14. I would like to see more resources for people with disabilities to help them live independently as a result of International Day of Persons with Disability.
From learning wheelchair skills to using public transport, there are lots to discover & learn. So far, I’ve learnt everything from my own experiences, trial & error & from friends. Not everyone is going to be able to learn themselves or have friends to ask. These people will be less independent as a result. I know there’s still so much more I have to learn.
15. I would like to see more support for carers as a result of International Day of Persons with Disability.
Carers do a fantastic job, but often seem to be left to figure things out for themselves. This can result in them missing out on support they are entitled to, like respite days because they don’t know that these are an option for them. This then has a negative impact on the person with a disability for whom they care.
16. I would like to see a better understanding of variable disabilities as a result of International Day of Persons with Disability.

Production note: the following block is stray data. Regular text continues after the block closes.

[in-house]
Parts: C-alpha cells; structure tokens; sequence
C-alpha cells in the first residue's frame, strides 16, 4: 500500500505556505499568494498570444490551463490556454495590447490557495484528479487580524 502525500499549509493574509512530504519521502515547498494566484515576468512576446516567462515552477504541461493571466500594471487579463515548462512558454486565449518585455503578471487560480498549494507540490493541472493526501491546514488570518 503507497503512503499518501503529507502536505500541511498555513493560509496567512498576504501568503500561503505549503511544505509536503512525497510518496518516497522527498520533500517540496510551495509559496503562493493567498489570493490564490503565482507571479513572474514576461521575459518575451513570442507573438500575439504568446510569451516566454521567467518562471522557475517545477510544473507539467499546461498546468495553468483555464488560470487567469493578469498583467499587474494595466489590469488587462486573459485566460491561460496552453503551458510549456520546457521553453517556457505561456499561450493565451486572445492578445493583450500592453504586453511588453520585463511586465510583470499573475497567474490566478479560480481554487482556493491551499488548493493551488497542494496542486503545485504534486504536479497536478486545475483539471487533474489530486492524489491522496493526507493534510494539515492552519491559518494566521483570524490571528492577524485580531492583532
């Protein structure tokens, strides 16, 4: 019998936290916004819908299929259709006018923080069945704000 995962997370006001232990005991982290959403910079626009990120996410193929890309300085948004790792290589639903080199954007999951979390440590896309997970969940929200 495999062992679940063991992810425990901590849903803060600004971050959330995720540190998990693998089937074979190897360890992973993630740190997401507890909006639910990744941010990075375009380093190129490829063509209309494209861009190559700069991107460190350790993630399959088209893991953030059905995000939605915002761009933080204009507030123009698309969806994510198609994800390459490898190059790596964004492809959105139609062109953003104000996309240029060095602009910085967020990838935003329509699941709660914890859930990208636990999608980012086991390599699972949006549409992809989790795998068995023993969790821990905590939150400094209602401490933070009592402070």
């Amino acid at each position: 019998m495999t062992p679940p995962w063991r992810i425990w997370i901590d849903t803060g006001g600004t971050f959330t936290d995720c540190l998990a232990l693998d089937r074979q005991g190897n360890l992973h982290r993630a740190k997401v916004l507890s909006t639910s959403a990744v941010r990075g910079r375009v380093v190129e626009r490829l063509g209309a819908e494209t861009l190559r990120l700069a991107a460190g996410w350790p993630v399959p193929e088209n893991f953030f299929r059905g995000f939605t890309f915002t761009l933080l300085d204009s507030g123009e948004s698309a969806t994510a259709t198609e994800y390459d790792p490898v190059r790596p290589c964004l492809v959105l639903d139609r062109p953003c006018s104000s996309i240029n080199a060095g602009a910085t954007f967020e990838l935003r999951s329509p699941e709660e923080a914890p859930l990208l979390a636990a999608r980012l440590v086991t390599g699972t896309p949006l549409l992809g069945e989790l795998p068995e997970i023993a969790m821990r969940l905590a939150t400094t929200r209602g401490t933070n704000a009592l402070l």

It isn’t a shocking thing to see a wheelchair user stand up. If you see someone using a wheelchair one day & walking normally another, it does not mean that they are faking. This judgment in not ok & not helpful. Particularly when people then feel it’s ok to make nasty comments to the person with a disability. I have friends who won’t stand up from their wheelchairs or move their legs for fear of comments from strangers. Even though not moving will mean that they are in more pain.
17. I would like to see a better understanding of how disabling mental health conditions can be as a result of International Day of Persons with Disability.
It seems like a lot of the time, mental health conditions are ignored, swept under the carpet or seen as a laughing matter. This needs to stop.
International Day of Persons with Disability is not just for thinking about disability, it’s about action. So what am I doing to change perceptions & create the future I want to see? I’m using my blog as a platform to discuss issues surrounding disability, to raise awareness for those who don’t have experience of disability & to show those who do that they aren’t alone. I really hope that my platform is able to help make a difference to the way that people with disabilities are treated within society.
What would you like to see the future look like for the lives of disabled persons? How can you help make these a reality?